Singapore summit: more than meets the eye?

There’s a line in Taoist philosophy that says, ‘The Tao that can be spoken is not the eternal Tao.’ It’s a cautionary principle that should underpin one’s reading of the final joint declaration from the Trump–Kim summit in Singapore.

The declaration itself is short on detail, and commits its signatories only to four grand objectives: a new bilateral relationship between the US and North Korea, a peace regime on the Korean peninsula, complete denuclearisation of the peninsula, and recovery and repatriation of the remains of prisoners of war or soldiers missing in action from the Korean War. When it was released, the Twitterverse exploded with indignation and outrage, generally along the lines of, ‘Is that all?’

But I’d put a more positive spin on the summit—largely on the basis of what the joint declaration doesn’t say. A close reading of the tea leaves suggests there’s more happening here than meets the public eye. Indeed, the fine detail of denuclearisation is being kept well off camera.

The two sides seem to have agreed not to talk about that issue much—not least, I suspect, because Washington believes that doing so would only make it harder for Kim Jong‑un to make the concessions necessary to make denuclearisation a practical policy option.

Readers should go back and look again at the ‘Libyan model’ of nuclear disarmament. True, public discussion of this model became entangled with a separate event, namely Muammar al‑Qaddafi’s unseemly end. But take a closer look at the events of 2003 and 2004. Libya cooperated closely in dismantling its own WMD programs. There was a high level of transparency in that process, but only for a small group of people—it wasn’t a public process. US and British foreign and intelligence officials and International Atomic Energy Agency inspectors had the best view of what was happening on the ground. John Bolton was, at that time, Under Secretary of State for Arms Control and International Security.

Keeping the denuclearisation issue off camera in relation to North Korea clearly involves some verbal gymnastics in US descriptions of what took place at the summit. In his hour-long press conference with media, President Donald Trump spoke of a sudden, belated, incidental agreement between the two leaders to dismantle a ballistic-missile engine test site in North Korea, suggesting that this concession had come too late to be included in the text of the joint declaration. (‘We agreed to that after the agreement was signed.’)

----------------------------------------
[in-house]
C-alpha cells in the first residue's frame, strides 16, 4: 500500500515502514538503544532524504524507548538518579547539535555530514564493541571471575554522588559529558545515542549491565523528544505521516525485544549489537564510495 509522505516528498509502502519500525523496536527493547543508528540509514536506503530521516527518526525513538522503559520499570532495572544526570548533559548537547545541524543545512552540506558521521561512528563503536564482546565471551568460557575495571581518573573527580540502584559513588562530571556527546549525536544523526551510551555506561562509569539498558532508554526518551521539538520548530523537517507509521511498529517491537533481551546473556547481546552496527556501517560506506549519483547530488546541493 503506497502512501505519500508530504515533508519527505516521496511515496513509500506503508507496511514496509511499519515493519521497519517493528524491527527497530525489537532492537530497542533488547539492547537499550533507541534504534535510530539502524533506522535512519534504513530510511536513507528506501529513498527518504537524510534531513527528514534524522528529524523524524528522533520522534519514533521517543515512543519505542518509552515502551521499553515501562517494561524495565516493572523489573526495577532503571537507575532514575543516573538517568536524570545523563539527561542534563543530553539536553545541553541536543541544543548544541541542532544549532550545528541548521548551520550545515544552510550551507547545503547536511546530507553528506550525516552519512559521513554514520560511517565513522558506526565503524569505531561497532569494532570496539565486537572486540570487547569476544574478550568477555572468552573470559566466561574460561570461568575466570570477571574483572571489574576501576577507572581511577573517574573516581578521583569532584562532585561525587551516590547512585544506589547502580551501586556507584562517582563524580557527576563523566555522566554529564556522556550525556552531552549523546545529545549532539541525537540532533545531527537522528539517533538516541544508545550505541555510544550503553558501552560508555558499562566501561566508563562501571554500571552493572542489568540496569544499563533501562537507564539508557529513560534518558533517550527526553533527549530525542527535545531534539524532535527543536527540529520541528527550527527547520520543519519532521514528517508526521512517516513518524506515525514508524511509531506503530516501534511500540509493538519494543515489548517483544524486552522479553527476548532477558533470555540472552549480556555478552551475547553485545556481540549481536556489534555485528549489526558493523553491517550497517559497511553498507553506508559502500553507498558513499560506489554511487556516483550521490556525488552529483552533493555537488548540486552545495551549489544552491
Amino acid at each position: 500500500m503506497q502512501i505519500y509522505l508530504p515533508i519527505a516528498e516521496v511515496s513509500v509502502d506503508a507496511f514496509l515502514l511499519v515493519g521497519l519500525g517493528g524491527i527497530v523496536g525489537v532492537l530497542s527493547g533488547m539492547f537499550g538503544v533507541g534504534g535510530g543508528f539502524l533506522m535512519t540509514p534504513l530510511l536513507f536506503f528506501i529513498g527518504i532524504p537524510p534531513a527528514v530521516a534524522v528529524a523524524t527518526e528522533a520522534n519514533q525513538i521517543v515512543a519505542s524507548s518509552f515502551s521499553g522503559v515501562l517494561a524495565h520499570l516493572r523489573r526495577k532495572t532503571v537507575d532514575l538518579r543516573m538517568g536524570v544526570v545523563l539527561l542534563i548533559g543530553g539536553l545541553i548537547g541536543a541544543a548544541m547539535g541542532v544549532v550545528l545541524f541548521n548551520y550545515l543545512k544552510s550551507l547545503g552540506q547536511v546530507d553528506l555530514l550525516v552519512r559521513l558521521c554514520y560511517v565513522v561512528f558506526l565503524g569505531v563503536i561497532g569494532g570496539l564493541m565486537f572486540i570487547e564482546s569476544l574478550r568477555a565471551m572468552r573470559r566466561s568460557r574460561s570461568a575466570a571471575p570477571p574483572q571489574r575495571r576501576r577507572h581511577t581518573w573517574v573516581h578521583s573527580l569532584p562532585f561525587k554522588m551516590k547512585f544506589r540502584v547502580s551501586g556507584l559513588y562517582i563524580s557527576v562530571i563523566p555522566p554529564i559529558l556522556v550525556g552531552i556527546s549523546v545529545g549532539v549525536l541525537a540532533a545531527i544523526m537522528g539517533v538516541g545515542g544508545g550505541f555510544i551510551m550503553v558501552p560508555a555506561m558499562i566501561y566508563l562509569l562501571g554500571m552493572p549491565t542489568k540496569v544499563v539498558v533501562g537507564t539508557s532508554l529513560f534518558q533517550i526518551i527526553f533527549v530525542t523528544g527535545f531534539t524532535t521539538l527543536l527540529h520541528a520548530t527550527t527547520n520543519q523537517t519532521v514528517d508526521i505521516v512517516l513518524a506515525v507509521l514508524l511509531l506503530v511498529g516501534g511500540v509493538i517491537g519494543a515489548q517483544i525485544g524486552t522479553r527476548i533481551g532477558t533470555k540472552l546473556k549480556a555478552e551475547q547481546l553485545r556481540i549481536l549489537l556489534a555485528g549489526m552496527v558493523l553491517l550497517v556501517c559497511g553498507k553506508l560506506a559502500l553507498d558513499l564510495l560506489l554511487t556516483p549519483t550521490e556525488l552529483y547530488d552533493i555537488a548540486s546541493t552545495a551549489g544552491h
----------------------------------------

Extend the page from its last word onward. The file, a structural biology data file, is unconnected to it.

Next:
That’s possible, I suppose. But it would seem to fit more logically in a discussion over whether the moratorium on ballistic missile testing also included static missile engine tests—of which the North Koreans do quite a few. And that would imply both sides have begun to burrow down on matters of detail.

Trump uses the idea of the belated agreement on engine testing to suggest to journalists that not everything that was agreed appears in the declaration. ‘[W]hat we signed today was a lot of things included (sic). And then you have things that weren’t included that we got after the deal was signed.’

At later point in his press conference, Trump is asked again about the lack of detail on verifiable and irreversible denuclearisation. He replies that ‘it wasn’t a big point today because, really, this had already been taken care of, more than any other thing … This has been taken care of before we got here.’ So some points never made the declaration because they came too early.

Asked about whether American or international inspectors will actually be present on the ground to verify North Korean denuclearisation, Trump states that ‘combinations of both’ will be involved. ‘And we have talked about it, yes.’

In an interview with George Stephanopoulos on ABC News, the president stated that ‘we have the framework of getting ready to denuclearise North Korea’. Here, he talks about denuclearisation in more sweeping terms, and the message is definitely about a process that is imminent and not distant.

So, how should we judge the Singapore summit? Well, it was definitely a public relations win for both leaders—which probably plays out to Kim’s relative advantage. Moreover, Trump’s announcement about the cessation of US–South Korean military exercises clearly caught the South Koreans flat-footed, so an awkward moment for Washington there. But on the biggest point of all, denuclearisation, the honest answer is that it’s too soon to tell. More seems to be happening than meets the eye.